Increased Precautions We're Taking in Response to the Coronavirus
As updates on the impact of the coronavirus continue to be released, we want to take a moment to inform you of the heightened preventative measures we have put in place at Highland Ridge Hospital to keep our patients, their families, and our employees safe. All efforts are guided by and in adherence to the recommendations distributed by the CDC.

Please note that for the safety of our patients, their families, and our staff, on-site visitation is no longer allowed at Highland Ridge Hospital.

  • This restriction has been implemented in compliance with updated corporate and state regulations to further reduce the risks associated with COVID-19.
  • We are offering visitation through telehealth services so that our patients can remain connected to their loved ones.
  • Alternate methods of communication for other services are being vetted and may be offered when deemed clinically appropriate.

For specific information regarding these changes and limitations, please contact us directly.

CDC updates are consistently monitored to ensure that all guidance followed is based on the latest information released.

  • All staff has received infection prevention and control training.
  • Thorough disinfection and hygiene guidance has been provided.
  • Patient care supplies such as masks and hand sanitizer are being monitored and utilized.
  • Temperature and symptom screening protocols are in place for all patients and staff.
  • Social distancing strategies have been implemented to ensure that patients and staff maintain proper distance from one another at all times.
  • Cleaning service contracts have been reviewed for additional support.
  • Personal protective equipment items are routinely checked to ensure proper and secure storage.
  • CDC informational posters are on display to provide important reminders on proper infection prevention procedures.
  • We are in communication with our local health department to receive important community-specific updates.

The safety of our patients, their families, and our employees is our top priority, and we will remain steadfast in our efforts to reduce any risk associated with COVID-19.

The CDC has provided a list of easy tips that can help prevent the spread of the coronavirus.

  • Avoid close contact with people who are sick.
  • Cover your cough or sneeze with a tissue and then immediately dispose of the tissue.
  • Avoid touching your eyes, nose, and mouth.
  • Clean and disinfect objects and surfaces that are frequently touched.
  • Wash your hands often with soap and water for at least 20 seconds.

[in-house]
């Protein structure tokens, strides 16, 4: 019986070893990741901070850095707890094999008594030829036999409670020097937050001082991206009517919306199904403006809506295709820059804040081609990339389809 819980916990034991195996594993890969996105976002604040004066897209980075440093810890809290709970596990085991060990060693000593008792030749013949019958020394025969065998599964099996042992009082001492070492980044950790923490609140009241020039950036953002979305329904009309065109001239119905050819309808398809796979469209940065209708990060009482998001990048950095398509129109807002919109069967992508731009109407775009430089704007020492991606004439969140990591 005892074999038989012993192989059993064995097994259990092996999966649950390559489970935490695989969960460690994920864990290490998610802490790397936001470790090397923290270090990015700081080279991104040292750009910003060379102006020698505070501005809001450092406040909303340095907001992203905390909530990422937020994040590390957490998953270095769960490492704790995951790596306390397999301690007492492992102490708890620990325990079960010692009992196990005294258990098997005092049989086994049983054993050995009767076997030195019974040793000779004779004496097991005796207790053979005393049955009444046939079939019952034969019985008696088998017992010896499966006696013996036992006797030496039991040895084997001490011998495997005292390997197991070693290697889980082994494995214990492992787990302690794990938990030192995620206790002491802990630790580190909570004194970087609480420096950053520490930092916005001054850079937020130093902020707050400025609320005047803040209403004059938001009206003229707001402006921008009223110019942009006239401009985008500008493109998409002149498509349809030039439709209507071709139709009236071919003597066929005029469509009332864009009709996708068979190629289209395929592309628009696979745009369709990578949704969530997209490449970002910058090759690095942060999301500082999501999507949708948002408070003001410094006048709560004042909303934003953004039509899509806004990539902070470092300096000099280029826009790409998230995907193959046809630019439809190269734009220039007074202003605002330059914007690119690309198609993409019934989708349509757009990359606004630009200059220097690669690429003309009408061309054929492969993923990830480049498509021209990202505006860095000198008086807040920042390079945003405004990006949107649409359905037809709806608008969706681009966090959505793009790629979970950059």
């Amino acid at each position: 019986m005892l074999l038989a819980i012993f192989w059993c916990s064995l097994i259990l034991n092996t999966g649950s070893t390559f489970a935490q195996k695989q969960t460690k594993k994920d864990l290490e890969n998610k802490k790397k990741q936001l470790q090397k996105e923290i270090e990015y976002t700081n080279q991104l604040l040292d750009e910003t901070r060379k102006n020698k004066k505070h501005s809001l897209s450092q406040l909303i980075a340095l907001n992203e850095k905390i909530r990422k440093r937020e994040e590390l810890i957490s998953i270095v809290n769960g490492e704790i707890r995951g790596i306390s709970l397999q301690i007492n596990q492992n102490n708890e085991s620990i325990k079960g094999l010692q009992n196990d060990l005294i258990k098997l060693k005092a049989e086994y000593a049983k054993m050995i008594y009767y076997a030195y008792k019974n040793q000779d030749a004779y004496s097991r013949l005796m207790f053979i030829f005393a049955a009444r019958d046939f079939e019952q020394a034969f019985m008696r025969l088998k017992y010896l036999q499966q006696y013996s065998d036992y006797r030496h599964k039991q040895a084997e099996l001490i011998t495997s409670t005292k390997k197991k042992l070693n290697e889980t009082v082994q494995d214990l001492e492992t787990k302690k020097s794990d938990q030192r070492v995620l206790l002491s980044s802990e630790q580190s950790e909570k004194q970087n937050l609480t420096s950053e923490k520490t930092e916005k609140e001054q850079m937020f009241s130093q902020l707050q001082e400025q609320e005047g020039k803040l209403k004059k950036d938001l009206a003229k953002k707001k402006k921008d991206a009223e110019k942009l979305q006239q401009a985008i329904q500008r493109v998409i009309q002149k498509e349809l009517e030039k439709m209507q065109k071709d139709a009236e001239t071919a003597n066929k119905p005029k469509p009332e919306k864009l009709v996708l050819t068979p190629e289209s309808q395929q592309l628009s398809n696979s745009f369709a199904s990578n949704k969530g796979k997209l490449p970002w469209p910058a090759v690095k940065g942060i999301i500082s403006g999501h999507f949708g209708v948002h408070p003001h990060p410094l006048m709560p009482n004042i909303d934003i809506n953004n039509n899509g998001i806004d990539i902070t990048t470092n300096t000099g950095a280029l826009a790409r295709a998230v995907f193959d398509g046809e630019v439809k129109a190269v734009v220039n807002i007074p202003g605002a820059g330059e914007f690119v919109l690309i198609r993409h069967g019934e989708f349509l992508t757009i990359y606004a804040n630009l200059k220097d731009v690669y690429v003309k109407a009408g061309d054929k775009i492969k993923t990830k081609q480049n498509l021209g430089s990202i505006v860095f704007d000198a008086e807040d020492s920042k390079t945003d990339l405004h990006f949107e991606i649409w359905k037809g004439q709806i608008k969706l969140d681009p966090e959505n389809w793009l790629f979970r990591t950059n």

• Stay home when you are sick, except to get medical care.

For detailed information on COVID-19, please visit https://www.cdc.gov/coronavirus/2019-ncov/index.html

Signs, Effects & Symptoms of Prescription Drug Abuse

Understanding the Signs of Prescription Drug Addiction

Understanding the signs of prescription drug addiction

Prescription drug abuse is the use of a prescription medication in such a way not intended by the prescribing physician. This type of behavior can include taking another person’s prescription medication or crushing and injecting pills to get high. This type of drug abuse may be ongoing and compulsive despite the negative consequences in a person’s life. The most common types of drugs that are abused include prescription painkillers, CNS depressants, and stimulants. Early identification of prescription drug abuse and early intervention may be able to prevent this type of behavior from turning into an addiction. Prescription drug abuse is a growing epidemic in the United States and elsewhere and is likely the result of certain factors working together.

As these drugs are prescribed by a physician and regulated by the FDA, many people mistakenly assume that they are safe. This is not the case; prescription drugs act the same way as illegal drugs do and can lead to very serious consequences. Also, prescription medication has become more widely prescribed, which increases the amount of medication available and is likely driving the increasing amount of people abusing these drugs.

Statistics

Statistics for prescription drug addiction

In 2010, about 7 million people (or 2.7% of the United States population) were current users of psychotherapeutic drugs taken for non-medical purposes.

Causes & Risk Factors

Causes & risk factors for prescription drug addiction

Most researchers believe that addiction is caused by a number of risk factors working together to create addiction to prescription drugs. The most commonly cited causes for prescription drug abuse include:

Genetic: People who have first-degree relatives, such as a parent or sibling, who struggle with addiction are at a greater risk for developing an addiction as opposed to people who do not have a similar history.

Physical: People who struggle with chronic health conditions such as pain-related conditions or mental health disorders, such as anxiety disorders, are at greater risk for developing addiction to prescription drugs.

Environmental: Environmental stressors often play a large part in the development of addiction. People who began to abuse drugs and alcohol early in their youth are at greater risk for developing an addiction later in life. Additionally, a peer group or circle of friends who abuse drugs may influence a man or woman to abuse prescription medication.

Risk Factors:

  • Addiction to other substances
  • Younger age – between the teen years and early 20s
  • Co-occurring mental disorders
  • Easy access to prescription drugs, such as working in a hospital or doctor’s office
  • Lack of knowledge about prescription drugs

Symptoms

Symptoms of prescription drug addiction

The symptoms of prescription drug abuse will vary tremendously based upon the type of drug abused, polydrug use, individual genetic makeup, frequency of use, amount of drug used, and length of use. The most common symptoms of prescription drug abuse include:

Prescription Painkiller Abuse Symptoms:

  • Constipation
  • Hypotension
  • Depression
  • Mood swings
  • Confusion
  • Drowsiness
  • Impaired coordination

Sedatives and Anti-Anxiety Agent Abuse:

  • Drowsiness
  • Confusion
  • Unsteady gait